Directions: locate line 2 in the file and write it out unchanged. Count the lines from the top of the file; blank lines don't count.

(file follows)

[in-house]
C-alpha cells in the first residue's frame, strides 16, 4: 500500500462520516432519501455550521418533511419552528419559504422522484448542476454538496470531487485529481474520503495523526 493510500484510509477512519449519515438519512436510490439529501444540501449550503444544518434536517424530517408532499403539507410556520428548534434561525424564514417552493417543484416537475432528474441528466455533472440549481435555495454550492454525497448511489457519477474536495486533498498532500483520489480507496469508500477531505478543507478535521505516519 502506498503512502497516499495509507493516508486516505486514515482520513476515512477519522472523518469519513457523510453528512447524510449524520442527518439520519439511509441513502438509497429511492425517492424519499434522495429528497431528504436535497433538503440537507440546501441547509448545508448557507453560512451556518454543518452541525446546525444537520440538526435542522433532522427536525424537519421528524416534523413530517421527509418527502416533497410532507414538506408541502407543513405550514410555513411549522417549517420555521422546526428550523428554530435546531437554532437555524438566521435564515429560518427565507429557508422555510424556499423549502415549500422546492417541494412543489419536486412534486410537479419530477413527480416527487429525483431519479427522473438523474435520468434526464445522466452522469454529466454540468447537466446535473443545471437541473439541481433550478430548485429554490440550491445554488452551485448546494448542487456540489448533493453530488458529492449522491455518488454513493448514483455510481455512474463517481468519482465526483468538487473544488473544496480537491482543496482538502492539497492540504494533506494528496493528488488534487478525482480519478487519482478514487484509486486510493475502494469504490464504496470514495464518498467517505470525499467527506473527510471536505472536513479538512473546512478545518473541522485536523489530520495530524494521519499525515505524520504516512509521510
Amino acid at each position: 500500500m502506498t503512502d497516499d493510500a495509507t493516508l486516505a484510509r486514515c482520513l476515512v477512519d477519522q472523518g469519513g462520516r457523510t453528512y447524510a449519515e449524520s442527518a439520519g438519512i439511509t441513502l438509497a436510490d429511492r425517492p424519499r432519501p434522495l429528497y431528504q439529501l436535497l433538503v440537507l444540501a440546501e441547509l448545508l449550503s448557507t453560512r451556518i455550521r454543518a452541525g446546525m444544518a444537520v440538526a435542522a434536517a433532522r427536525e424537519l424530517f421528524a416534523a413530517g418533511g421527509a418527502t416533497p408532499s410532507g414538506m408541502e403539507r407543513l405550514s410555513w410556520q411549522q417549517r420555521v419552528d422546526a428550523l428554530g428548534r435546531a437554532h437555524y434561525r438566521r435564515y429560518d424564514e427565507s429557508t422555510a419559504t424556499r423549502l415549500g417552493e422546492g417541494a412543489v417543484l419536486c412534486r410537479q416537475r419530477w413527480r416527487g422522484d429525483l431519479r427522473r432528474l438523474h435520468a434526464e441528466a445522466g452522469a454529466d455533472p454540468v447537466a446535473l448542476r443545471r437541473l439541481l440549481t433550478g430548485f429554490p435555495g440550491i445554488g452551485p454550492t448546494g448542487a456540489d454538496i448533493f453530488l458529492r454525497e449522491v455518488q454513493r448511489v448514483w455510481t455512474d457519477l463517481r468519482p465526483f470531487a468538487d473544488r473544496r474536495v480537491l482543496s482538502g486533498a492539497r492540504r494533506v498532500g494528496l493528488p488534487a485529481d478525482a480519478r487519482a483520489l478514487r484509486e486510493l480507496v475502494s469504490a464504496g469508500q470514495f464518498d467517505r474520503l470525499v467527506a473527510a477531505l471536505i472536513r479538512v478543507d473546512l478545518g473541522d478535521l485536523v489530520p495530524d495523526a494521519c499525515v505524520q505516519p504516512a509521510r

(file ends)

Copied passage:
C-alpha cells in the first residue's frame, strides 16, 4: 500500500462520516432519501455550521418533511419552528419559504422522484448542476454538496470531487485529481474520503495523526 493510500484510509477512519449519515438519512436510490439529501444540501449550503444544518434536517424530517408532499403539507410556520428548534434561525424564514417552493417543484416537475432528474441528466455533472440549481435555495454550492454525497448511489457519477474536495486533498498532500483520489480507496469508500477531505478543507478535521505516519 502506498503512502497516499495509507493516508486516505486514515482520513476515512477519522472523518469519513457523510453528512447524510449524520442527518439520519439511509441513502438509497429511492425517492424519499434522495429528497431528504436535497433538503440537507440546501441547509448545508448557507453560512451556518454543518452541525446546525444537520440538526435542522433532522427536525424537519421528524416534523413530517421527509418527502416533497410532507414538506408541502407543513405550514410555513411549522417549517420555521422546526428550523428554530435546531437554532437555524438566521435564515429560518427565507429557508422555510424556499423549502415549500422546492417541494412543489419536486412534486410537479419530477413527480416527487429525483431519479427522473438523474435520468434526464445522466452522469454529466454540468447537466446535473443545471437541473439541481433550478430548485429554490440550491445554488452551485448546494448542487456540489448533493453530488458529492449522491455518488454513493448514483455510481455512474463517481468519482465526483468538487473544488473544496480537491482543496482538502492539497492540504494533506494528496493528488488534487478525482480519478487519482478514487484509486486510493475502494469504490464504496470514495464518498467517505470525499467527506473527510471536505472536513479538512473546512478545518473541522485536523489530520495530524494521519499525515505524520504516512509521510